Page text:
Enlivening appeal rights to a deemed refusal

On 8 February 2017, Justice Sheahan of the Land and Environment Court handed down his decision in the case of Lateral Estate Pty Ltd v The Council of the City of Sydney [2017] NSWLEC6 concerned with the acceptance of amended plans to a development application when the statutory right to appeal on a deemed refusal had lapsed.

This case involved a deemed refusal of a development application to redevelop 501-509 and part of 511-515 Botany Road, Zetland, which included sites identified within the Green Square Town Centre (DA). The DA, lodged on 13 November 2014, was with respect to an ‘integrated development’, requiring the consultation by Council with the NSW Office of Water.

The Applicant’s deemed refusal right of appeal commenced 14 January 2015 and expired 14 July 2015. A committee of Council reviewed an assessment report on the DA on 10 August 2015 and the Council resolved that the DA be delegated to the CEO for determination, subject to a number of preconditions. The committee also proposed a set of conditions but at no time did Council issue a ‘stop the clock’ letter.

On 1 March 2016, the Applicant emailed Council with a marked up version of the suggested conditions, with further correspondence on 30 March 2016. Council replied on 13 April 2016 noting that each of the ‘mark ups’ would be considered closer to the time that Council is ready to determine the application. It was by this correspondence that the Applicant contended that its amendment, or request for amendment to the DA, was accepted by Council.

A Class 1 application was subsequently lodged on 11 November 2016, followed by a notice of motion which was filed by Council on 1 December 2016 seeking to have the matter dismissed.


The Applicant contended that it amended the DA and the appeal was filed within time when measured from the date of that amendment (being 1 March 2016). In the Applicant’s view, the fact that Council entertained its email about the proposed conditions and staging of the development meant that Council had accepted the amendment to the DA.

The Council, on the other hand, argued that the Court lacked the jurisdiction to determine the appeal because the appeal was out of time. It contended that there is a high level of formality required when lodging and amending development applications and the statutory framework did not contemplate that the sending of an email about draft conditions would satisfy that level of formality.  Council further submitted that the level of formality required triggers an appropriately formal or technical response by the Council, of its lodgment as a DA in ‘final form’. In this case, Council stated that no steps were taken to assess the Applicant’s comments in relation to the proposed conditions of consent, nor were they referred to the relevant approval body (NSW Office of Water).  Council, it was submitted, never considered the correspondence to amount to an amendment to the DA and no consideration was given in relation to the requirement to re-notify or re-advertise the DA.

The decision

The Court agreed with Council and dismissed the appeal on the basis that there was no amendment to the DA, and the Class 1 appeal was therefore out of time.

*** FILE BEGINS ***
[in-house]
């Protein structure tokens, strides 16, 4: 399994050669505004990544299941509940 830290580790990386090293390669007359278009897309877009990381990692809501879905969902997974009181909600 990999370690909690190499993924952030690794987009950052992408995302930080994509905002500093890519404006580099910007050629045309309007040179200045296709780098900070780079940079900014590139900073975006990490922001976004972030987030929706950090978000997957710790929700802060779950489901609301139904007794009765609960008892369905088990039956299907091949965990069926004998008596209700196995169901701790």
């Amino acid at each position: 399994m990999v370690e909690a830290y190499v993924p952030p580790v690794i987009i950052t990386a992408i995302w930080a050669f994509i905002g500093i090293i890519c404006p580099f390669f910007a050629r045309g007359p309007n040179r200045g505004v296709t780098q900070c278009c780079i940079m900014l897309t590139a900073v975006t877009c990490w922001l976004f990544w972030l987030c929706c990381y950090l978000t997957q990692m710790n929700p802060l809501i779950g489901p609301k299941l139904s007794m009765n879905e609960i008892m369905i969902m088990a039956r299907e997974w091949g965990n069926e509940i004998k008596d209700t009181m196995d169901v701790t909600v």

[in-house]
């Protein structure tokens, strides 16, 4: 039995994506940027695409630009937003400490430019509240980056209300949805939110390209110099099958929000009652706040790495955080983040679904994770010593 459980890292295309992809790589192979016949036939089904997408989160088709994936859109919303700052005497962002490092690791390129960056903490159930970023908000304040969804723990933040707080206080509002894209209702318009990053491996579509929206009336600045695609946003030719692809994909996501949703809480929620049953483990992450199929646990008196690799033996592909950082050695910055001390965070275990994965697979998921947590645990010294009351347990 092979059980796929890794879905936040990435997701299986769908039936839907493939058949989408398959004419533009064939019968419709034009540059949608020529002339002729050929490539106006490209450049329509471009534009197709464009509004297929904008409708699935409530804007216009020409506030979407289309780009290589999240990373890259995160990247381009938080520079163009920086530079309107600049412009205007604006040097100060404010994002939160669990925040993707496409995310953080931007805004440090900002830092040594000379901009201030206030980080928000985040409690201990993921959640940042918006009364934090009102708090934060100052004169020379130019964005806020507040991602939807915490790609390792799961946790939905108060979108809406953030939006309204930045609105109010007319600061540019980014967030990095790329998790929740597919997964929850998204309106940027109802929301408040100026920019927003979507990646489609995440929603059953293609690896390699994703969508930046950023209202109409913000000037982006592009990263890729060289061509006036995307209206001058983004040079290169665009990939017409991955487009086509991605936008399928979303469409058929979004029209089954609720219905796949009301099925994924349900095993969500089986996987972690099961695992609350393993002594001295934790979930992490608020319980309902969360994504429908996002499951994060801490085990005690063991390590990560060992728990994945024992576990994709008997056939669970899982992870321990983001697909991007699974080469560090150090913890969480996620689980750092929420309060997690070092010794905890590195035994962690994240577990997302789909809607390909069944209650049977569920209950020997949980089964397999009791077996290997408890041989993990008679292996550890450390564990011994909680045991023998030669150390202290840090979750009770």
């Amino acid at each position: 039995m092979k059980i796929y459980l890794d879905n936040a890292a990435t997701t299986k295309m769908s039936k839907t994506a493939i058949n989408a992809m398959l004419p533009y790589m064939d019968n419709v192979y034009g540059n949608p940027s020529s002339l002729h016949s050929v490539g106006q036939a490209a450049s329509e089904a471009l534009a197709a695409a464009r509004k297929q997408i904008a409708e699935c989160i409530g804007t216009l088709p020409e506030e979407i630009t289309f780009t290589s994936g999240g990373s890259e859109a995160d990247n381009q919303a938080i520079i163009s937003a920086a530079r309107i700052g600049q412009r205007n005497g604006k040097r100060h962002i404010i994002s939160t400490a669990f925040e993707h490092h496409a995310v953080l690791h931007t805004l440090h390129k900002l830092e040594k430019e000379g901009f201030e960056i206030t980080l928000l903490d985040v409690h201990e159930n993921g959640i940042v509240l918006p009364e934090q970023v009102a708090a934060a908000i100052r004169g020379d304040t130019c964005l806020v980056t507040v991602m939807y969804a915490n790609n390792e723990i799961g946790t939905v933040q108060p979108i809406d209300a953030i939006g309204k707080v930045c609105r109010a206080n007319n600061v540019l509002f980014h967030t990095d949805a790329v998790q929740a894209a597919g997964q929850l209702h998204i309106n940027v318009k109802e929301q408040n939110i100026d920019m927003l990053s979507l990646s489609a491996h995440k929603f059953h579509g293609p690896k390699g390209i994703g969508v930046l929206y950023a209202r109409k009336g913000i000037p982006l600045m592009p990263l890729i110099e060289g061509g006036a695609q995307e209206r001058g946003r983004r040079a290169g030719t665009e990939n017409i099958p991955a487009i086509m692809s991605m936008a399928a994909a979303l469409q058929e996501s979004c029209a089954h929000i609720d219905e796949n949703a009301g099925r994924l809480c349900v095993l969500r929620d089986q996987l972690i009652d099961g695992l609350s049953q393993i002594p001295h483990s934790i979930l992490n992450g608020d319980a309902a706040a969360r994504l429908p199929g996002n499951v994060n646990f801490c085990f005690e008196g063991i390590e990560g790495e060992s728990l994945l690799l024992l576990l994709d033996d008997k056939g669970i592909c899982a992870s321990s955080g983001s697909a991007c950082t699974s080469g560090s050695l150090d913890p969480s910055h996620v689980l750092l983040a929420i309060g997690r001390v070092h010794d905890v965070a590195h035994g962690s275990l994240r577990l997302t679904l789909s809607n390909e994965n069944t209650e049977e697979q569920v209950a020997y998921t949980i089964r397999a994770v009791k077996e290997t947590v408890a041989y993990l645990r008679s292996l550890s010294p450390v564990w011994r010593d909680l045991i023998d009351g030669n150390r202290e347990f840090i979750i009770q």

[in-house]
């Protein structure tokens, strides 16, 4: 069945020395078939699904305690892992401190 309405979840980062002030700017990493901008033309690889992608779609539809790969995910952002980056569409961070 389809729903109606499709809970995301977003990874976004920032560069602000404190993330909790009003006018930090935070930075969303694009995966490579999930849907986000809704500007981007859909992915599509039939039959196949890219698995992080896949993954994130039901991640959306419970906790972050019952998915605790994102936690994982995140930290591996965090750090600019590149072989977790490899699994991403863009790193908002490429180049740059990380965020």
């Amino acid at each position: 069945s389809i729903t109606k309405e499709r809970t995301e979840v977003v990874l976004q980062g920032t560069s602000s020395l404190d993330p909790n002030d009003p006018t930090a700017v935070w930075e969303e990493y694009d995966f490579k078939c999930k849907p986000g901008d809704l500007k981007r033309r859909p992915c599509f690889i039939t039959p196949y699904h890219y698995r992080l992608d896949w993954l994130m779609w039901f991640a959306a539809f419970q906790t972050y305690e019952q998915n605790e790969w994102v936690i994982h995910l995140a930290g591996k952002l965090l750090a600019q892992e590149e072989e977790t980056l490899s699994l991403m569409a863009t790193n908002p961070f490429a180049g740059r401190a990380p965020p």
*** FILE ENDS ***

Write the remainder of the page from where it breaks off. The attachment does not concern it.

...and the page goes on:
The Court accepted the Council’s proposition that the statutory regime establishes clearly defined time limits and it would be completely undermined if an applicant could rely on correspondence with the consent authority in relation to the proposed development to re-start the deemed refusal period, and re-enliven its appeal rights.

The Court concluded that the Applicant did not make it clear in this case that it was seeking to amend the DA, and while a specific form of amendment is not prescribed, it must be sufficiently clear to the consent authority that an amendment is proposed in order for it to be accepted. If such an amendment is accepted by the consent authority, only then will an Applicant’s appeal rights re-enliven.

Concluding remarks

This decision demonstrates that a consent authority (Council) can re-enliven appeal rights that would otherwise be out of time, by acceptance of an amendment to a development application that is a deemed refusal.  There needs to be, however, a level of formality and clear acceptance of the proposed amendment for this to occur.


Stan Kondilios

Stan is an Environmental and Planning Law litigator with over 25 years' experience as a NSW Local Government adviser.

Maurice Doria

Maurice is a property & projects lawyer with more than 25 years’ experience delivering legal services for clients.

Related practices

You might be also interested in...

Property & Projects | 21 Mar 2017

Will you be caught within the expanding cover of the Retail Leases Act?

The recent decision by the Supreme Court of Victoria in CB Cold Storage Pty Ltd v IMCC Group (Australia) Pty Ltd [2017] VSC 23 endorses a wider interpretation of what is considered a ‘retail premise’ for the purposes of the Retail Leases Act 2003 (Vic) (RLA).

Property & Projects | 29 Jan 2017

NSW planning control: a prohibition or a development standard?

The recent case of Principal Healthcare Finance Pty Ltd v Council of the City of Ryde [2016] NSWLEC 153 considers the recurring question of whether a specific planning control is prohibition or a development standard.